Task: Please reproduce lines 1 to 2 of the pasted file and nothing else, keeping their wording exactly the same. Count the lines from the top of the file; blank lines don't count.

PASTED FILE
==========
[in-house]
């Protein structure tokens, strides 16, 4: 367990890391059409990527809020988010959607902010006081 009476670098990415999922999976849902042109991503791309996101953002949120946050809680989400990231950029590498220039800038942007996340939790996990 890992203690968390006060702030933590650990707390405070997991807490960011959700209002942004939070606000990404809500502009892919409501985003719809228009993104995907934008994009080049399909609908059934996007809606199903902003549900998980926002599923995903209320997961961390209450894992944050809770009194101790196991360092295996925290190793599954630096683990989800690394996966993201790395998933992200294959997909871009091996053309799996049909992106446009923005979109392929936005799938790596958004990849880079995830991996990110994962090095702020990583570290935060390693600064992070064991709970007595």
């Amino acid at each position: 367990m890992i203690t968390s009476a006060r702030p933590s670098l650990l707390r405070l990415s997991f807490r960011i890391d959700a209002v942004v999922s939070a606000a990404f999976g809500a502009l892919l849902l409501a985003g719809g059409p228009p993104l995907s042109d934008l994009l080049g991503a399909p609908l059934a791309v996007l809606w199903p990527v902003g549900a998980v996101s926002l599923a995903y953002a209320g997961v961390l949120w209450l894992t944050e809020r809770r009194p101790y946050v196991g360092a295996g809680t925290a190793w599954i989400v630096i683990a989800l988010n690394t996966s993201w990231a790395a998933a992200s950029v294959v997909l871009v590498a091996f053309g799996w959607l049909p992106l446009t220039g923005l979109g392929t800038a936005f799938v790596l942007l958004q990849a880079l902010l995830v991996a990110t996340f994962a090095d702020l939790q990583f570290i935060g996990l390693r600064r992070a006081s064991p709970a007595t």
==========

[in-house]
């Protein structure tokens, strides 16, 4: 367990890391059409990527809020988010959607902010006081 009476670098990415999922999976849902042109991503791309996101953002949120946050809680989400990231950029590498220039800038942007996340939790996990 890992203690968390006060702030933590650990707390405070997991807490960011959700209002942004939070606000990404809500502009892919409501985003719809228009993104995907934008994009080049399909609908059934996007809606199903902003549900998980926002599923995903209320997961961390209450894992944050809770009194101790196991360092295996925290190793599954630096683990989800690394996966993201790395998933992200294959997909871009091996053309799996049909992106446009923005979109392929936005799938790596958004990849880079995830991996990110994962090095702020990583570290935060390693600064992070064991709970007595």